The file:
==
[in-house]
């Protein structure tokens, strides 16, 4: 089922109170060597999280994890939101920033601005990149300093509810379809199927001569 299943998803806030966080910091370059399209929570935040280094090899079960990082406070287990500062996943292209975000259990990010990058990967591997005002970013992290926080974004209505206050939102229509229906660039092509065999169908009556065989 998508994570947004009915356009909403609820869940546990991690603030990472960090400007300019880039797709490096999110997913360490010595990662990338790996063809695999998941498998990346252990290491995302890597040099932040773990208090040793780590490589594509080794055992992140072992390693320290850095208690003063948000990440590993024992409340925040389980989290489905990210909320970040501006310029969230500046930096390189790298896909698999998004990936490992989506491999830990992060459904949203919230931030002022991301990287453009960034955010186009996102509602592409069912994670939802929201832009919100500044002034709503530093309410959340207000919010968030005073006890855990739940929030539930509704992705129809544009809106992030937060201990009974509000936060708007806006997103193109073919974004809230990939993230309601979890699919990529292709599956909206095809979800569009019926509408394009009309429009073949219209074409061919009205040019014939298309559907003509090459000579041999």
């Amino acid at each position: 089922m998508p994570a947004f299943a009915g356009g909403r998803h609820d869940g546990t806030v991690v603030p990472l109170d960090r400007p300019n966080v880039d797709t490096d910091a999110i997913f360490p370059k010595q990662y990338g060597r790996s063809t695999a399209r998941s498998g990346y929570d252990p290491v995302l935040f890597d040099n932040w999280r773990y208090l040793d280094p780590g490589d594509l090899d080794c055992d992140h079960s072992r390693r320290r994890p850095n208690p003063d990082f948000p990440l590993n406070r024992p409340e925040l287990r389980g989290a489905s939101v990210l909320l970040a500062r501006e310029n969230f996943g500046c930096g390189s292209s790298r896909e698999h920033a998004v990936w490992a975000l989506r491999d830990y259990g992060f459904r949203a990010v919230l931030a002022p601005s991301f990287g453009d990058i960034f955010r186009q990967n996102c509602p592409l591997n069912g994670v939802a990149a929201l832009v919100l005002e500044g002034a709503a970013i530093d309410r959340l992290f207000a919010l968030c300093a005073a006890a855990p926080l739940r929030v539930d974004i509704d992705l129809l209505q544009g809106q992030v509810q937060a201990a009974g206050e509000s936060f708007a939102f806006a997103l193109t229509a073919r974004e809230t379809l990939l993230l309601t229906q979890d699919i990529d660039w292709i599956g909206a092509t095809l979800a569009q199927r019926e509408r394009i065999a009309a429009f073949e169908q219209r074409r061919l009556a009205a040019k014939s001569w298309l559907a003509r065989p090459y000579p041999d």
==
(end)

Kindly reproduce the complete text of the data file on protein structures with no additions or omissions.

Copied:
[in-house]
């Protein structure tokens, strides 16, 4: 089922109170060597999280994890939101920033601005990149300093509810379809199927001569 299943998803806030966080910091370059399209929570935040280094090899079960990082406070287990500062996943292209975000259990990010990058990967591997005002970013992290926080974004209505206050939102229509229906660039092509065999169908009556065989 998508994570947004009915356009909403609820869940546990991690603030990472960090400007300019880039797709490096999110997913360490010595990662990338790996063809695999998941498998990346252990290491995302890597040099932040773990208090040793780590490589594509080794055992992140072992390693320290850095208690003063948000990440590993024992409340925040389980989290489905990210909320970040501006310029969230500046930096390189790298896909698999998004990936490992989506491999830990992060459904949203919230931030002022991301990287453009960034955010186009996102509602592409069912994670939802929201832009919100500044002034709503530093309410959340207000919010968030005073006890855990739940929030539930509704992705129809544009809106992030937060201990009974509000936060708007806006997103193109073919974004809230990939993230309601979890699919990529292709599956909206095809979800569009019926509408394009009309429009073949219209074409061919009205040019014939298309559907003509090459000579041999």
């Amino acid at each position: 089922m998508p994570a947004f299943a009915g356009g909403r998803h609820d869940g546990t806030v991690v603030p990472l109170d960090r400007p300019n966080v880039d797709t490096d910091a999110i997913f360490p370059k010595q990662y990338g060597r790996s063809t695999a399209r998941s498998g990346y929570d252990p290491v995302l935040f890597d040099n932040w999280r773990y208090l040793d280094p780590g490589d594509l090899d080794c055992d992140h079960s072992r390693r320290r994890p850095n208690p003063d990082f948000p990440l590993n406070r024992p409340e925040l287990r389980g989290a489905s939101v990210l909320l970040a500062r501006e310029n969230f996943g500046c930096g390189s292209s790298r896909e698999h920033a998004v990936w490992a975000l989506r491999d830990y259990g992060f459904r949203a990010v919230l931030a002022p601005s991301f990287g453009d990058i960034f955010r186009q990967n996102c509602p592409l591997n069912g994670v939802a990149a929201l832009v919100l005002e500044g002034a709503a970013i530093d309410r959340l992290f207000a919010l968030c300093a005073a006890a855990p926080l739940r929030v539930d974004i509704d992705l129809l209505q544009g809106q992030v509810q937060a201990a009974g206050e509000s936060f708007a939102f806006a997103l193109t229509a073919r974004e809230t379809l990939l993230l309601t229906q979890d699919i990529d660039w292709i599956g909206a092509t095809l979800a569009q199927r019926e509408r394009i065999a009309a429009f073949e169908q219209r074409r061919l009556a009205a040019k014939s001569w298309l559907a003509r065989p090459y000579p041999d």